Governmental and closed-panel systems, where providers are employees of the plan, had the greatest integration. The governmental plan has a highly sophisticated EMR which enables providers to access records across the country through a remote process. The hybrid plan, in which approximately half of plan members access services through plan-affiliated providers, integrates Task Force recommendations into its EMR, but the scope is more limited as contracted providers (who provide services to members of multiple health plans) may not use the EMR. As a result, integration is less consistent, reaching only those members who seek services from plan-affiliated providers. A further complication is that some services are likely to be captured within the EMR, while others are not depending upon where the service is obtained (e.g., when a member seeks specialty care it may or may not be with a plan affiliated provider and as a result may or may not be captured). The open-panel system, which allows private physicians to contract with multiple health plans, does not currently have an EMR. The open-health plan is in the process of implementing a patient-centered community health record, which will enable providers to view patient health records and lab tests electronically.
Patient-Centered Community Health Record
. A patient-centered community health record (CHR) allows multiple health care providers treating the same patient to view that patient's medical information via a secure Web site on the Internet. The CHR is different from an EMR because it connects health care providers to a centralized and secure source of patient information. The open-panel plan is in the process of implementing a CHR which will provide an electronic reserve of health care information for all members covered by the plan. Open-panel providers will be able to use the CHR to see member claims data, lab information, prescription drug information, and immunizations.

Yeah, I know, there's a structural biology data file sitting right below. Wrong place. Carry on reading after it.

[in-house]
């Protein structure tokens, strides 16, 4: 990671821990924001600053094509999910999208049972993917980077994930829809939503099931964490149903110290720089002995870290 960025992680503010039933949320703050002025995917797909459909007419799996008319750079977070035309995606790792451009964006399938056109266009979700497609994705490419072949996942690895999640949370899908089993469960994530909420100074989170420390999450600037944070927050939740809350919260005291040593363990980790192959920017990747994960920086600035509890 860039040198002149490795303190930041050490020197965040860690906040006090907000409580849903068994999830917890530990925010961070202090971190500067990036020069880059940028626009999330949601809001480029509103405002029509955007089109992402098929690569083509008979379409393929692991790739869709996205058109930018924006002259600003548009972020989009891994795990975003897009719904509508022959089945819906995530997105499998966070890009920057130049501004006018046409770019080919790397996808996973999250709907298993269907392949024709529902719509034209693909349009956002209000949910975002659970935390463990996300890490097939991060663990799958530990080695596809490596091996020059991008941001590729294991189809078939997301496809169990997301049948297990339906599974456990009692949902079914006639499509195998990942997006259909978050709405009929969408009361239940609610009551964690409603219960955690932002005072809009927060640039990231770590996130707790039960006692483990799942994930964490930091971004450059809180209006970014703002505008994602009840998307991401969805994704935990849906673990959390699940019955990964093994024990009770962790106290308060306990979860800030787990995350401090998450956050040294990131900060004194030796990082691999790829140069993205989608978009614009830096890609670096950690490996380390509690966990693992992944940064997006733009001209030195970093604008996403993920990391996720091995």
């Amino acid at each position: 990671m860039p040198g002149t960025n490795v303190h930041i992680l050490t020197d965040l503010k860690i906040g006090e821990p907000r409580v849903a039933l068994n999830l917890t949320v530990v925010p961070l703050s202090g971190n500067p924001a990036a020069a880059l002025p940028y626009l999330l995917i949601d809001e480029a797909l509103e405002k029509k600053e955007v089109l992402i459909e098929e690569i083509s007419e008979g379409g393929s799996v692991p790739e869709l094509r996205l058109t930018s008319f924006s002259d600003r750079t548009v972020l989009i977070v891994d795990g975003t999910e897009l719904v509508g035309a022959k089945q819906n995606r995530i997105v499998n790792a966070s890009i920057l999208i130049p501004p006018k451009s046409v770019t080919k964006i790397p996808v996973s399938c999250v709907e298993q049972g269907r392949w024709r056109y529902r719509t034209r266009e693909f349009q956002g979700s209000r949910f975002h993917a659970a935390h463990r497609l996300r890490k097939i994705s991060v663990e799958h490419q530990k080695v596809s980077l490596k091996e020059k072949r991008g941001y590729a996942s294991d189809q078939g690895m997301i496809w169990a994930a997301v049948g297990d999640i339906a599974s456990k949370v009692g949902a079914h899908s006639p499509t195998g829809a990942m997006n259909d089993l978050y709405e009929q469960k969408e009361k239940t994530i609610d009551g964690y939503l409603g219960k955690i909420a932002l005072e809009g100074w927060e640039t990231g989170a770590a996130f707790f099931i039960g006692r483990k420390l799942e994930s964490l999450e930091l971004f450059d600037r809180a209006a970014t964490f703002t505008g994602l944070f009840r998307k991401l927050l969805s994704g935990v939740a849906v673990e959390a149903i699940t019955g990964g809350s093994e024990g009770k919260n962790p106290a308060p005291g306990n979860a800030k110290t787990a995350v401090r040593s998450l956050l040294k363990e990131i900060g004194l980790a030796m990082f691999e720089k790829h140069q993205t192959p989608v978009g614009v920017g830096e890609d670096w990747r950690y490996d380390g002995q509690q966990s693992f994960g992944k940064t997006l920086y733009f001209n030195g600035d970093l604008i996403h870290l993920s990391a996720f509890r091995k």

Clinical reminders. A clinical reminder is a clinical decision support application that can act on data in the EMR. Clinical reminders are one of many support features that makes relevant information available for clinical decision-making. Specifically, clinical reminders support the provision of preventive services by prompting providers to deliver recommended preventive services to eligible the physician that the patient is a candidate for mammography.
The governmental plan and the closed-panel plans use clinical reminders to support the delivery of preventive services from the Task Force. Traditionally, clinical reminders have been primarily mailed or faxed to providers. Today, the governmental and closed-panel plans have the ability to integrate clinical reminders directly into their EMRs, in effect, notifying plan providers at the point of service. A Clinical Advisor from the closed-panel plan indicated that "we use lots of alerts around preventive care—especially for clinical preventive services." Quality Improvement Staff members from the closed-panel plan indicated that electronic reminders are an important and useful tool for tracking the delivery of clinical preventive services: "From a practice-level, electronic reminders have helped teams and providers to realize all of the struggles they faced with manual tracking. They recognize how easy it is to lose things if they just write it down on a piece of paper."